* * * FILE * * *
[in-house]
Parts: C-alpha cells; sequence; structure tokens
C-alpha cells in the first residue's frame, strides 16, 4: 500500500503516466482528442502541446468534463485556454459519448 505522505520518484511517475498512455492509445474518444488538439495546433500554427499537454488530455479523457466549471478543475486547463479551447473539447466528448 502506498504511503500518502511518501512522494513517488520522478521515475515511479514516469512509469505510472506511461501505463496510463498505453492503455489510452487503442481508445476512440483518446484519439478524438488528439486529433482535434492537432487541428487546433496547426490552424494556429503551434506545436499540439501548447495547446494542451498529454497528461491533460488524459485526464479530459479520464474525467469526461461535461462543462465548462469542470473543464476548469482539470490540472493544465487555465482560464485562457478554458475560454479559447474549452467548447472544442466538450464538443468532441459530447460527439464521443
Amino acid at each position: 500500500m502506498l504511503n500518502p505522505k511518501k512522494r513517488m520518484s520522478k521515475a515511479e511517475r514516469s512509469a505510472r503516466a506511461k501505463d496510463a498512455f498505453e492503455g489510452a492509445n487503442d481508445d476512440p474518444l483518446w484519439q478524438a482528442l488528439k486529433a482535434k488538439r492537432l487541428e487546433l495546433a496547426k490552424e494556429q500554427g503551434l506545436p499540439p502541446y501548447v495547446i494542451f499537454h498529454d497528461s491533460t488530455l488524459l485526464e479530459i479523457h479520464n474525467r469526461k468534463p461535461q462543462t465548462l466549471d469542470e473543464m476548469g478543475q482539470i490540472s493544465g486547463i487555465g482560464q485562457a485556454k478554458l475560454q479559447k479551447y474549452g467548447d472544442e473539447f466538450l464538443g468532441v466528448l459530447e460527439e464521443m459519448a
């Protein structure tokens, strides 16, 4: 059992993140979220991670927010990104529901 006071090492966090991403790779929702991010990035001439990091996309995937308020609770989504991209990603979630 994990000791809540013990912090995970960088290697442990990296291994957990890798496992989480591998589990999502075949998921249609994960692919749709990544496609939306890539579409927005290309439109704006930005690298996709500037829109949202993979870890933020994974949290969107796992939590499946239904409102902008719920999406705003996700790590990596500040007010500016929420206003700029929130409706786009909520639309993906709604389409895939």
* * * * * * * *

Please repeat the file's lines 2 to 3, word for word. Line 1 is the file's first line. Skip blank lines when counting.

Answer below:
Parts: C-alpha cells; sequence; structure tokens
C-alpha cells in the first residue's frame, strides 16, 4: 500500500503516466482528442502541446468534463485556454459519448 505522505520518484511517475498512455492509445474518444488538439495546433500554427499537454488530455479523457466549471478543475486547463479551447473539447466528448 502506498504511503500518502511518501512522494513517488520522478521515475515511479514516469512509469505510472506511461501505463496510463498505453492503455489510452487503442481508445476512440483518446484519439478524438488528439486529433482535434492537432487541428487546433496547426490552424494556429503551434506545436499540439501548447495547446494542451498529454497528461491533460488524459485526464479530459479520464474525467469526461461535461462543462465548462469542470473543464476548469482539470490540472493544465487555465482560464485562457478554458475560454479559447474549452467548447472544442466538450464538443468532441459530447460527439464521443